4. #4
    RoadBikeReview Member
    Reputation:
    Join Date
    May 2010
    Posts
    7,733
    Tire size doesn't dictate ride quality alone. So don't just go out and buy any old 28mm tire to get an improvement. If you decide to get 28mm tires make sure they are at least as supple as what you currently use. A general guideline is the higher the TPI the more supple. Generally speaking as tires get more supple they get less flat resistant so you need to consider that.
    Last edited by Jay Strongbow; 03-27-2017 at 07:33 AM.

  5. #5
    RoadBikeReview Member
    Reputation:
    Join Date
    Jan 2015
    Posts
    32
    good advice, I can't borrow their bike for long rides as I'm shorter than most of them are but you confirmed my suspicions on being worth it or not. I'll see if I can rent some.

    If the tires fit, any suggestions on 28s? I've read good things on continental 4000s.

  6. #6
    tlg
    tlg is offline
    RoadBikeReview Member
    Reputation: tlg's Avatar
    Join Date
    May 2011
    Posts
    10,221
    Quote Originally Posted by gasman777 View Post
    good advice, I can't borrow their bike for long rides as I'm shorter than most of them are but you confirmed my suspicions on being worth it or not. I'll see if I can rent some.
    You're shorter? You mean your rides are shorter?
    Borrow them on a day when they're not riding. Ride a 10mi loop on their wheels. Then ride the same loop on your wheels.

    If the tires fit, any suggestions on 28s? I've read good things on continental 4000s.
    You can't go wrong with the GP4000's. Best bang for the buck. Not many tires have better rolling resistance, and none for the same price. Pretty much the only tire I run.
    FYI, they run a little oversize. Usually about 1mm. So if 28's are tight on your frame, the GP4000's could rub.
    Custom Di2 & Garmin/GoPro mounts 2013 SuperSix EVO Hi-MOD Team * 2004 Klein Aura V

  7. #7
    RoadBikeReview Member
    Reputation: Lombard's Avatar
    Join Date
    May 2014
    Posts
    5,141
    Quote Originally Posted by Jay Strongbow View Post
    Tire size doesn't dictate ride quality alone. So don't just go out and buy any old 28mm tire to get an improvement. If you decide to get 28mm tires make sure they are at least as supple as what you currently use. A general guideline is the higher the TPI the more supple. Generally speaking as tires get more supple they get less flat resistant so you need to consider that.
    Really? If this is the case, why are puncture resistant tires the ones with lower thread counts? Lower counts = thicker threads. My Maxxis Refuse tires are only 60 TPI and they are the most bombproof road tires I've ever owned.
    “Statistics are like bikinis. What they reveal is suggestive, but what they conceal is vital.” -- Aaron Levenstein

    "Beware of geeks bearing formulas."
    -- Warren Buffett

    "Education is what you get when you read the fine print. Experience is what you get when you don't. -- Pete Seeger



  8. #8
    RoadBikeReview Member
    Reputation:
    Join Date
    May 2010
    Posts
    7,733
    Quote Originally Posted by Lombard View Post
    Really? If this is the case, why are puncture resistant tires the ones with lower thread counts? Lower counts = thicker threads. My Maxxis Refuse tires are only 60 TPI and they are the most bombproof road tires I've ever owned.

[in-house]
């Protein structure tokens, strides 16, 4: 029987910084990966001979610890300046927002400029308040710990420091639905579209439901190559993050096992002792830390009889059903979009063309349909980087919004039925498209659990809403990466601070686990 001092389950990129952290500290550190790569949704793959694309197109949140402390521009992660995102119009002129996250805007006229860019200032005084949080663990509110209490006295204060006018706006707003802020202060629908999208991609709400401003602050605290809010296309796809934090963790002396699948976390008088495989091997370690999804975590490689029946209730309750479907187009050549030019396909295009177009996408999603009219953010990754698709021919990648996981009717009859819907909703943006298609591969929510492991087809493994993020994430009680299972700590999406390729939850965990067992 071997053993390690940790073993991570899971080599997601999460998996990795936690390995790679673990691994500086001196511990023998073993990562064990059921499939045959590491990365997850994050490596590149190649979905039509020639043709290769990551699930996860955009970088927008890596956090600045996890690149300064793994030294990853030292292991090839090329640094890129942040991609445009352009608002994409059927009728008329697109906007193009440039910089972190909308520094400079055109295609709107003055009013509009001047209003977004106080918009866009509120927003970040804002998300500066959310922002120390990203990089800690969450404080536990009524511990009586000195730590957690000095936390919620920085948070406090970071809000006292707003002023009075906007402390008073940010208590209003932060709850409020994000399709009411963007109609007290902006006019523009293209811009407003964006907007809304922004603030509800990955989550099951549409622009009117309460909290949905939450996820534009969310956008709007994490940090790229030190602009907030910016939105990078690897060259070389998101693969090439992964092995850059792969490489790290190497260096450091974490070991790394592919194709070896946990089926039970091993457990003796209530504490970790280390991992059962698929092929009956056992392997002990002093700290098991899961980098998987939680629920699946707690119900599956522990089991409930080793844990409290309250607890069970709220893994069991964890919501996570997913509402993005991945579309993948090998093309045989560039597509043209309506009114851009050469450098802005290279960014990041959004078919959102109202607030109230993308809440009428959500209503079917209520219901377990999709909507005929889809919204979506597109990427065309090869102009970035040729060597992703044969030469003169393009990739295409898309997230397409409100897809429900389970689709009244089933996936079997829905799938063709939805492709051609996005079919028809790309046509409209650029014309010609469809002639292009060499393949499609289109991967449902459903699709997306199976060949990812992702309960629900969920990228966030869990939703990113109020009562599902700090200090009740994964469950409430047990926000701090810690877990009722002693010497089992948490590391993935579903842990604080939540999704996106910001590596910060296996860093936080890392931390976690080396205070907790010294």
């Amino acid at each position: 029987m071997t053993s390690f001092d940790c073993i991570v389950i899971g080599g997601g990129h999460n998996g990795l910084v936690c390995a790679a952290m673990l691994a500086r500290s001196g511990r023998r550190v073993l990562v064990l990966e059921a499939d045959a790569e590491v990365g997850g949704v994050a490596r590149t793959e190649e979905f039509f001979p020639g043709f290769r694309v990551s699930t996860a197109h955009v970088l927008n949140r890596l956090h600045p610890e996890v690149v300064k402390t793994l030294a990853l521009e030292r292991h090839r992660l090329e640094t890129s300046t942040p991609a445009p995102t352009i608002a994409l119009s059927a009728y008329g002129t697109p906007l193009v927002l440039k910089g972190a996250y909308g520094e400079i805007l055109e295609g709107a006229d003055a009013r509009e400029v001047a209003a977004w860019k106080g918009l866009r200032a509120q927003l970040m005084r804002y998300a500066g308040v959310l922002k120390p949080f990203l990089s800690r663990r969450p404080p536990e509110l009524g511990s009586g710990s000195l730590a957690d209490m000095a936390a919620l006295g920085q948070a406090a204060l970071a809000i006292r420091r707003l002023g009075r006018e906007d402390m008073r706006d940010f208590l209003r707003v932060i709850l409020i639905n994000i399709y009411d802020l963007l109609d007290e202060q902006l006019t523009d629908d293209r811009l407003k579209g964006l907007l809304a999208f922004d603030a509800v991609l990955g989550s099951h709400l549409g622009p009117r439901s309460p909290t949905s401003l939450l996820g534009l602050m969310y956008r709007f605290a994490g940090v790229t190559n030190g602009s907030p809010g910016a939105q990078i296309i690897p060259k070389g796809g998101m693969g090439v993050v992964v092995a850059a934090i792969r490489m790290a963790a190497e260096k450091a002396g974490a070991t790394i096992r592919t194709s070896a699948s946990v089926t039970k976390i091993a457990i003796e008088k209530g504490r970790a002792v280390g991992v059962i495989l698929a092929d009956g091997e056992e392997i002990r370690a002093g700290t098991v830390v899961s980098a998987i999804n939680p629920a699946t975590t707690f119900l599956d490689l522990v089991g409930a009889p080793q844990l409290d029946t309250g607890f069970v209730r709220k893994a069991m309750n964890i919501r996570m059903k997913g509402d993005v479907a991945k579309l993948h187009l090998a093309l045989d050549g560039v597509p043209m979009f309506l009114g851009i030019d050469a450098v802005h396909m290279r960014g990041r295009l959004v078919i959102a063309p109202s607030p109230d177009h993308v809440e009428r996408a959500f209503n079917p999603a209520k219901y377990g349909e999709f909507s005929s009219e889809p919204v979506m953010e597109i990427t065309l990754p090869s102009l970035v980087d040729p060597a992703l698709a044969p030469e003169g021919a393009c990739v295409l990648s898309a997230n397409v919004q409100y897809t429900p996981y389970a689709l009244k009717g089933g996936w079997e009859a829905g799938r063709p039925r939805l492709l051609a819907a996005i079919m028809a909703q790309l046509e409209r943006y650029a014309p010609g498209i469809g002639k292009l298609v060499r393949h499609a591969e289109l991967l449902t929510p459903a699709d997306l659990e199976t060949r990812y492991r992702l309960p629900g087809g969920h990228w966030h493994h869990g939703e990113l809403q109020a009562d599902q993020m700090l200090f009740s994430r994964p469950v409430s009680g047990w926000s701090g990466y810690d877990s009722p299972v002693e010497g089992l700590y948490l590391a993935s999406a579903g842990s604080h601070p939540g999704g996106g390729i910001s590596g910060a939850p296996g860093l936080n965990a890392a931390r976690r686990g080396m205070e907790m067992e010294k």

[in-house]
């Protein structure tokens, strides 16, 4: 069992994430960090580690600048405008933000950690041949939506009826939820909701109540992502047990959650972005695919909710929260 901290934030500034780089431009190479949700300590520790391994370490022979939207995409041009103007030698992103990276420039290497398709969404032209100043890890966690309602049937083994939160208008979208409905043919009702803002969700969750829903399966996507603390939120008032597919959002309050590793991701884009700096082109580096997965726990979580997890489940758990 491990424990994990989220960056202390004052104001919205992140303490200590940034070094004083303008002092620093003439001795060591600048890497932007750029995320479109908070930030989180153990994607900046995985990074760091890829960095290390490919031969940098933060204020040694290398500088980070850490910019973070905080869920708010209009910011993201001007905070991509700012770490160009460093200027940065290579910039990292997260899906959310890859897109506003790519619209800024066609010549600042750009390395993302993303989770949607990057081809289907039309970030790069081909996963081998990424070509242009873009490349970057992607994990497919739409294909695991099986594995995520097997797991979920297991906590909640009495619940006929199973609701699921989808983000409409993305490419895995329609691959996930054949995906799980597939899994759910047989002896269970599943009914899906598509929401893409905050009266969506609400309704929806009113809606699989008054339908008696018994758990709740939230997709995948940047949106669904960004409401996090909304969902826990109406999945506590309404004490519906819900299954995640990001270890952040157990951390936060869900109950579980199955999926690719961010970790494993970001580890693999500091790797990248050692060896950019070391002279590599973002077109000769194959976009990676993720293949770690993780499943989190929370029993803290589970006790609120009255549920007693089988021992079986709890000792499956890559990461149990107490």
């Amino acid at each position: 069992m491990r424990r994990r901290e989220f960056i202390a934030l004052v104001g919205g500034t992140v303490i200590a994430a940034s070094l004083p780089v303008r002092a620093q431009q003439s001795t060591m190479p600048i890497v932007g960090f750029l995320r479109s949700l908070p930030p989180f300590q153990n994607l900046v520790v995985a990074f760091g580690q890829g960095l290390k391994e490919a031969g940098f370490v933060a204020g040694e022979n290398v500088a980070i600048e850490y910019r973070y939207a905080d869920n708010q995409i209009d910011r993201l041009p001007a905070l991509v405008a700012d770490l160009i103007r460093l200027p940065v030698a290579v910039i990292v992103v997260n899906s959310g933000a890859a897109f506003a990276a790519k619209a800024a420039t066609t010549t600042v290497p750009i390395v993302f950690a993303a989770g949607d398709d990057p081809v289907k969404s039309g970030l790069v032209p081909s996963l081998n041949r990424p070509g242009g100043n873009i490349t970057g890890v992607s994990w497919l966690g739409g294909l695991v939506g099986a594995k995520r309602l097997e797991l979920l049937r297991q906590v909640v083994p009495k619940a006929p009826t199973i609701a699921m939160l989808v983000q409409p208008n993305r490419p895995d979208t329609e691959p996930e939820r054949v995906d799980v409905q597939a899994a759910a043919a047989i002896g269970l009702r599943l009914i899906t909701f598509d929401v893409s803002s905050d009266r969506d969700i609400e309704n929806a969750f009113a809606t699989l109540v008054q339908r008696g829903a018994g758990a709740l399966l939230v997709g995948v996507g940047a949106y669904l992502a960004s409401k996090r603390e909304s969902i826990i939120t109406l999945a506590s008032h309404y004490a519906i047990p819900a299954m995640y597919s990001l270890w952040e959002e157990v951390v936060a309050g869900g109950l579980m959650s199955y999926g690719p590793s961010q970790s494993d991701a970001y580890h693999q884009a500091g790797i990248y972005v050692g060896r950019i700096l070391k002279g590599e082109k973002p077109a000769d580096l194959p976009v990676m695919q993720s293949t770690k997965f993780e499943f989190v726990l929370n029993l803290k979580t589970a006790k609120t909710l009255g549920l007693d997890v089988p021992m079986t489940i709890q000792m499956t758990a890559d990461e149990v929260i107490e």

Read it again. And/or realize that higher TPI means more supple.

  9. #9
    A wheelist
    Reputation: Mike T.'s Avatar
    Join Date
    Feb 2004
    Posts
    11,173
    Lots of good advice here and it boils down to "any wheels won't make you faster or will they ride "better". Yes get 28s if they will fit in the frame but at 180, 25s are ok aired around 80-100. Buy only he finest quality tires (4000s have decent rep).
    .
    Mike T's home wheelbuilding site - dedicated to providing Newby wheelbuilder's with motivation, information and resources.

    Everything above, up to that blue line, is IMO IMO.

  10. #10
    RoadBikeReview Member
    Reputation: Lombard's Avatar
    Join Date
    May 2014
    Posts
    5,141
    Quote Originally Posted by Jay Strongbow View Post
    Read it again. And/or realize that higher TPI means more supple.

    I am not disagreeing with you that higher TPI = more supple. This is true. I am disagreeing with you that more supple = more puncture resistant. Not true.
    “Statistics are like bikinis. What they reveal is suggestive, but what they conceal is vital.” -- Aaron Levenstein

    "Beware of geeks bearing formulas."
    -- Warren Buffett

    "Education is what you get when you read the fine print. Experience is what you get when you don't. -- Pete Seeger



  11. #11
    RoadBikeReview Member
    Reputation:
    Join Date
    May 2010
    Posts
    7,733
    Quote Originally Posted by Lombard View Post
    I am not disagreeing with you that higher TPI = more supple. This is true. I am disagreeing with you that more supple = more puncture resistant. Not true.
    Again, read it again.

  12. #12
    RoadBikeReview Member
    Reputation: Lombard's Avatar
    Join Date
    May 2014
    Posts
    5,141
    Quote Originally Posted by Jay Strongbow View Post
    Again, read it again.
    Quote Originally Posted by Jay Strongbow View Post
    Generally speaking as tires get more supple they get less flat resistant so you need to consider that.
    Whoops! OK, my bad. Hey, it's a Monday.
    “Statistics are like bikinis. What they reveal is suggestive, but what they conceal is vital.” -- Aaron Levenstein

    "Beware of geeks bearing formulas."
    -- Warren Buffett

    "Education is what you get when you read the fine print. Experience is what you get when you don't. -- Pete Seeger